The clamp-on ground resistance tester, Figure 1-11, contains two transformers. One transformer induces a small fixed voltage at approximately 2 kHz on the grounding conductor. If a path exists, the voltage will result in a current flow. The path is provided by the grounding system under test, the utility neutral, and the utility grounding system. The second transformer inside the meter senses the amount of current at the unique frequency provided by the first transformer. The amount of current is proportional to the induced voltage and the resistance of the grounding system.

The clamp-on method is a new method to measure the ground resistance of a grounding system where many electrodes are connected in parallel. This method eliminates the dangerous and time consuming activity to disconnect the grounding system. The clamp-on method is fast and easy as no probes need to be inserted into the soil. This method of measurement is not suitable for a single or an isolated grounding system as there is no return path for the current. This method is also used for the measurement of the ground resistance inside of the substation building.

 

10. Which of the following are the advantages of the clamp-on ground method as compared to the fall of the potential method

  1. Fast & easy method for quick measurement of earth resistance
  2. No need to disconnect service grounding
  3. No need for auxiliary grounding
  4. All of the above

Answer.4. All of the above

Explanation:-

The clamp-on ground resistance test requires the use of a special clamp-on ground resistance meter. This test has several advantages over the three-point fall-of-potential test.

(i) The clamp-on ground method eliminates the dangerous and time-consuming activity to disconnect the grounding system.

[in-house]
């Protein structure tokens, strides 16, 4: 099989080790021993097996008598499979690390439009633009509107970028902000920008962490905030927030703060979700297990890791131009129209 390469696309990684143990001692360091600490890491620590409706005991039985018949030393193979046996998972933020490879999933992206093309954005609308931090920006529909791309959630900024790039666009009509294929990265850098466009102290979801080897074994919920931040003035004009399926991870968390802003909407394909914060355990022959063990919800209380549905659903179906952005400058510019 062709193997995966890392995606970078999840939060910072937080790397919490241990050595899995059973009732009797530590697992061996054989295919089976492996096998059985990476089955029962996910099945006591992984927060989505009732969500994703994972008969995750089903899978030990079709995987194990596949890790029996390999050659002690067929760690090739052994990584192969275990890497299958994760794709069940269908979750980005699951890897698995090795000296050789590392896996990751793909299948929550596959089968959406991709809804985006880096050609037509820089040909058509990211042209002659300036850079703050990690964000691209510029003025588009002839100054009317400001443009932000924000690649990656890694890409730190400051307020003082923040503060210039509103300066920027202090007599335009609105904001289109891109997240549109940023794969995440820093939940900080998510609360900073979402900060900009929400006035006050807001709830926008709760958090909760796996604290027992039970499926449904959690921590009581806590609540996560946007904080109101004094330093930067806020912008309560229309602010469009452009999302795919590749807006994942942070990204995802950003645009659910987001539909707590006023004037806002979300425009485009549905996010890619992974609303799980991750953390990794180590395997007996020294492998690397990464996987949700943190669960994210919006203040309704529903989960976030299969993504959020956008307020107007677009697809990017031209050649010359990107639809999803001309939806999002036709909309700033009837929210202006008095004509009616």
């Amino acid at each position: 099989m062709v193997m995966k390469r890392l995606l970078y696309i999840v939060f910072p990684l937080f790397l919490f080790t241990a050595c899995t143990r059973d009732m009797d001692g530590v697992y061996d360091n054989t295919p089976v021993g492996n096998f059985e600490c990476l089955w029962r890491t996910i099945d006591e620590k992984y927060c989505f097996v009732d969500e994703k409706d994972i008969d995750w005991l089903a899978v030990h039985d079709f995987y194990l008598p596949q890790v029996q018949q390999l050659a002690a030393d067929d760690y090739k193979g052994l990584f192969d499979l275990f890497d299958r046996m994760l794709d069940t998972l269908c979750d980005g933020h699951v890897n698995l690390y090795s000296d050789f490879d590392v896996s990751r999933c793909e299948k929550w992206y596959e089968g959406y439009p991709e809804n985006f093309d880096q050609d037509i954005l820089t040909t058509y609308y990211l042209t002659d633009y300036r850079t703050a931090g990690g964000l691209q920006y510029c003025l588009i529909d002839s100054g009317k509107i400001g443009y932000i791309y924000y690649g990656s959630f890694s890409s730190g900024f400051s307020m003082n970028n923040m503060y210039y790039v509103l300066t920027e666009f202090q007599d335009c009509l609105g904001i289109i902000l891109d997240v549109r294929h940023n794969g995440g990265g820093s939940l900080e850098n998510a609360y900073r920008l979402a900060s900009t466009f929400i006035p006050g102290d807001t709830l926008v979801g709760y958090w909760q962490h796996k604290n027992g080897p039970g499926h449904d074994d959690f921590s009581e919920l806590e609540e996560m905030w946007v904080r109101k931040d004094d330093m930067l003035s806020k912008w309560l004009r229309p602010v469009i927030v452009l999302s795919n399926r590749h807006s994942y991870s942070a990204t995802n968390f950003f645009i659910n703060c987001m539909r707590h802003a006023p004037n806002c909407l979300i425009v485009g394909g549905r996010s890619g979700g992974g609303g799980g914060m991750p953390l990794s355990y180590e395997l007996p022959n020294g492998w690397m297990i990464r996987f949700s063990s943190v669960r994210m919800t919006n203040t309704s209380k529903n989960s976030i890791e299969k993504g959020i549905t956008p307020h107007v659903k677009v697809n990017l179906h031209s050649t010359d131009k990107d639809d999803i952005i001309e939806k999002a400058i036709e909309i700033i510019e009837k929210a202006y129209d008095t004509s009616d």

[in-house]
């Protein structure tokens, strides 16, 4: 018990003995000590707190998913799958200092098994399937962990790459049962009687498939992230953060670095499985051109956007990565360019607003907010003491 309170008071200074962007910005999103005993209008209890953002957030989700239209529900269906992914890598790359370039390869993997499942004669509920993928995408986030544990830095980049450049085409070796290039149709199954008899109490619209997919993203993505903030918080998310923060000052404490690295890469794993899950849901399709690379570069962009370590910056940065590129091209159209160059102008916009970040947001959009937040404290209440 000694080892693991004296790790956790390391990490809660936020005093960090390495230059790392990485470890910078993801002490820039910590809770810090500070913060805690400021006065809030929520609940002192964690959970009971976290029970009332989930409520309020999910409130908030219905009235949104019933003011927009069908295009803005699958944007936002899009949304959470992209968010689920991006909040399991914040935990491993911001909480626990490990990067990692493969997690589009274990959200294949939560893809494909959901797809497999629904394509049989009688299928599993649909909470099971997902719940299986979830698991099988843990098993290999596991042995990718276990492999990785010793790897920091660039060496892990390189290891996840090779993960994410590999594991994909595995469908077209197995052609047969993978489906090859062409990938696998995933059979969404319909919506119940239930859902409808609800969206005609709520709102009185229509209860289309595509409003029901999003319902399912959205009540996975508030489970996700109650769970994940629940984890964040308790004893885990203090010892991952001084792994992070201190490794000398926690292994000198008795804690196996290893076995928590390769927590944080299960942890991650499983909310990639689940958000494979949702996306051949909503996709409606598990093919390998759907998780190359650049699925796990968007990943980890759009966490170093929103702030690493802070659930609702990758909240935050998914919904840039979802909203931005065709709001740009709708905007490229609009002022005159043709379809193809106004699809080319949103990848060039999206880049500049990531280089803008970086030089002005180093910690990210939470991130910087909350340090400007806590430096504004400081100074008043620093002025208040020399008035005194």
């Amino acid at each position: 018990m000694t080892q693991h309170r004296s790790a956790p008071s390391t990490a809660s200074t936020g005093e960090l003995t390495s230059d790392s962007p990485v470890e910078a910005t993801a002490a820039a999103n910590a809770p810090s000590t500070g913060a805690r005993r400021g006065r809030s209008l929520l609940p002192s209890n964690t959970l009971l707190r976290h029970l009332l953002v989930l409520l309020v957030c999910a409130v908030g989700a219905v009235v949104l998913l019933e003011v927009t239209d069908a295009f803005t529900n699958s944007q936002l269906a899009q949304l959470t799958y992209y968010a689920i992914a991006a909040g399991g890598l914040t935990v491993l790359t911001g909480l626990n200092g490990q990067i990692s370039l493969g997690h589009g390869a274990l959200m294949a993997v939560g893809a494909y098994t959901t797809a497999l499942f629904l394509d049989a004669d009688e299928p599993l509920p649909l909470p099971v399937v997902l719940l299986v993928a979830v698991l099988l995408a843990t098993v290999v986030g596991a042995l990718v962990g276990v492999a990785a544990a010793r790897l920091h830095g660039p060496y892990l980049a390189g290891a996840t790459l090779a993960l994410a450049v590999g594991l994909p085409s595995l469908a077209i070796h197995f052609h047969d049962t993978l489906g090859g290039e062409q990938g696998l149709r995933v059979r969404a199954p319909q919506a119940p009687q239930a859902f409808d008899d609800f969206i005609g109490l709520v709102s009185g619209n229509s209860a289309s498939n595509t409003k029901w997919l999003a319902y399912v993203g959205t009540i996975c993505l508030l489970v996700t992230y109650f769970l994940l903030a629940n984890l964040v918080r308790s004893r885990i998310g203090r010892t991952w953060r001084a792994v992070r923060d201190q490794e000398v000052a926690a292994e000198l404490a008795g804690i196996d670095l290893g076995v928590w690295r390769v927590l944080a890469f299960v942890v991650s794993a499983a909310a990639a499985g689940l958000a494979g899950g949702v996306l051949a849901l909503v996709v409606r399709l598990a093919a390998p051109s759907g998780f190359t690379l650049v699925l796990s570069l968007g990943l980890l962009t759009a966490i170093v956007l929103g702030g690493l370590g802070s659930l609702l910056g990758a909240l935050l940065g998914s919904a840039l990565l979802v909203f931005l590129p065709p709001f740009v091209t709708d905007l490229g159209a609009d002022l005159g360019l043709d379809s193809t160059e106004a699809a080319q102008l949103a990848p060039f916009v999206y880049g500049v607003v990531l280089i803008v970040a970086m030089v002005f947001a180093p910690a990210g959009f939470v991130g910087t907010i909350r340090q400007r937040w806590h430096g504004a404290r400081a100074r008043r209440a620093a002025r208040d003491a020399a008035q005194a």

(ii) The clamp-on method is fast and easy as no probes need to be inserted into the soil.

(iii) The service grounding system does not have to be disconnected and isolated from the neutral bus.

(iv) There are no probes that have to be driven into the ground or long connecting conductors.

(v) The neutral conductor supplied by the utility company ties innumerable grounds together in parallel. The clamp-on ground tester measures the effective resistance of the entire grounding system.

(vi) Because this test is performed by a clamp-on meter, there are no connections that have to be broken or reconnected, resulting in a safer procedure.

 

11. Which of the following is/are limitations of the clamp-on ground method?

  1. Should have multiple parallel-ground
  2. Not suitable for isolated ground
  3. Both 1 & 2
  4. None of the above

Answer.3. Both 1 & 2

Explanation:- 

(i) The clamp-on ground method of measurement is not suitable for a single or isolated grounding system as there is no return path for the current.

(ii) Clamp ground testers effectively make loop resistance measurements. Clamp measurements are loop measurements. For the clamp method to work, there must be a series-parallel resistance path (and the lower the better).

(iii) The clamp-on method is only effective in situations with multiple earthing electrodes are in parallel and a closed circuit is available for the current circulation.

(iv) This method does not give the actual value of the ground resistance if the clamps are placed at the bonded lightning protection system.

(v) It may also give a very low reading due to the interaction of two buried water pipes and conduits.

(vi) It cannot be used on isolated grounds, thus making it in-applicable for installation checks or commissioning new sites.

(vii) Measurement of low earth resistance of the order of 0.5 ohms is difficult with this method.

(viii) The internal diameter of the clamp is usually small of the order of 25 mm which prevents the measurement of earth rods greater in size.